On October 4th, the world at large finally got a chance to experience Overwatch 2 (OW2), Blizzard's exciting new waiting-in-line simulator.
Yes, the first day was rough, as it typically is for any big-deal online game. It took me 2.5 hours to get into a game, but I don't hold that against Blizzard - it wasn't entirely unexpected, and it did give us some hilarious videos of streamers having public meltdowns at the sight of 30k-long player queues. And the frequent disconnects that plagued some players - the result of multiple DDoS attacks - are sure to be ironed out in the coming days and weeks.
As I write this, the internet is ablaze with content from the lucky few who've managed to fight through the "unexpected error" messages and hours-long queues. Most of these people are high-tier players from the original Overwatch. They might not be the best of the best, but they're well above the average. These are the people for whom the game was redesigned.
None of that describes me. I played Overwatch in the nether tiers, teamed with people who had no idea what they were doing. Most of my matches consisted of me desperately trying to save the lives of players who seemed like they were trying to rack up as many deaths as possible. And Overwatch 2 worries me. This game was not designed with me in mind, and every instinct in me says that Blizzard has just amplified my headaches.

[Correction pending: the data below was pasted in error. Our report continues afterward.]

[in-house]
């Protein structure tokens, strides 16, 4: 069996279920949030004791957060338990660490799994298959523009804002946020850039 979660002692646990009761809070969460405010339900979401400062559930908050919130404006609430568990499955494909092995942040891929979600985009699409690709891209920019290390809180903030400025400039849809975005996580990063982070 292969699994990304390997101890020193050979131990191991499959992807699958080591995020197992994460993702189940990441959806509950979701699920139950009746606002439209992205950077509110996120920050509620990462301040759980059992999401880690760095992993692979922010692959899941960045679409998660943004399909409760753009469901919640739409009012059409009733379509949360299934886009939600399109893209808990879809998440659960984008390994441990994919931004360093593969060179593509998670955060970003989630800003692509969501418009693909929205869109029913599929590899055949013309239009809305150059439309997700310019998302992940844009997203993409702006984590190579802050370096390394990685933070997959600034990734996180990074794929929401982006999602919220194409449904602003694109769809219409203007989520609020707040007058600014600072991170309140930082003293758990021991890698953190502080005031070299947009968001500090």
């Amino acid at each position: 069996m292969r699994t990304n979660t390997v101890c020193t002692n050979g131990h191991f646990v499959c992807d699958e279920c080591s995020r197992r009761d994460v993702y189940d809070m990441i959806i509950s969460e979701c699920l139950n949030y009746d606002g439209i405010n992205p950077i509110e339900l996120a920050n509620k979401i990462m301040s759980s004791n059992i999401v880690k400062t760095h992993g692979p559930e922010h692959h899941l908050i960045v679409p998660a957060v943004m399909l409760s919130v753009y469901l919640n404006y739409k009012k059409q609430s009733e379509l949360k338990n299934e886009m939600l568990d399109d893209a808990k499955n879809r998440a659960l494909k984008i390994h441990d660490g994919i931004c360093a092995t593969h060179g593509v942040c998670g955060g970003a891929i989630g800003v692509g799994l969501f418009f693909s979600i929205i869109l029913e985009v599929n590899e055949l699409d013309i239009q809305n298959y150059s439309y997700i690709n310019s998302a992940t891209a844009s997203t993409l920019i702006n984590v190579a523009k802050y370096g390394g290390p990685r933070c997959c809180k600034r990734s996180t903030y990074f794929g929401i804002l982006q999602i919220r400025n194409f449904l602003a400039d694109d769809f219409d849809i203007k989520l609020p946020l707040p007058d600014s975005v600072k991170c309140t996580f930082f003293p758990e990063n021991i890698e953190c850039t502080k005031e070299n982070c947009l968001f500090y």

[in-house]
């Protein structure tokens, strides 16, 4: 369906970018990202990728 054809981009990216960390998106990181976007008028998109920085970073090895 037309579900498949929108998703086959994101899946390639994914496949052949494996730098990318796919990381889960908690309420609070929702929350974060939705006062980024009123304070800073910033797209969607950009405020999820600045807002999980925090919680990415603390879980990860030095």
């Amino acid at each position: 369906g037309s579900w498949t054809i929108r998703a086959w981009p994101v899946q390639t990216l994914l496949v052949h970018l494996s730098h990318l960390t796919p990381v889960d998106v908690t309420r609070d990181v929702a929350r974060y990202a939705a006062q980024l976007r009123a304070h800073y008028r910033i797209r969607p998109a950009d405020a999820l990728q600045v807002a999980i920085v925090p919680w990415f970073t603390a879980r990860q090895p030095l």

I am, however, a fair-minded individual, more than happy to give the developers the benefit of the doubt. So how does the game look for someone who could barely reach Gold on his best day?
The most obvious change, of course, is the shrinking of teams from six players per side to five, specifically reducing the number of Tanks per side to one. As a low-tier player, this is something that terrified me when I first heard about it. To shed the diplomatic niceties for a moment, low-level OW1 games were full of Tank players who played their heroes in spectacularly idiotic ways that didn't make any sense. Having two Tanks per side meant that you were more likely to have someone who understood the basics of the role.
In practice, though, the new five-player teams aren't as big a deal as one might think. 90% of the time, the game plays exactly as it did in the previous iteration, and the absence of that second Tank isn't immediately felt. Insofar as the player does feel the change, it's an improvement more often than not, with engagements being shorter and quicker.
That other 10% of the time? Hypothetically (because it's not like this happened to me in multiple games or anything), let's say that I'm on defense and one of my teammates, who's feeling very self-destructive that evening, runs right up to the enemy spawn room and dies within seconds of the match starting. This was always a problem as the easiest way to lose a team fight is to be down a player, but it's worse now as the players on a smaller team count for more. A 4v5 is a lot harder to win than a 5v6.
If you've never experienced this yourself, then be prepared. A game always gets a flood of uninformed newbies when it goes free-to-play.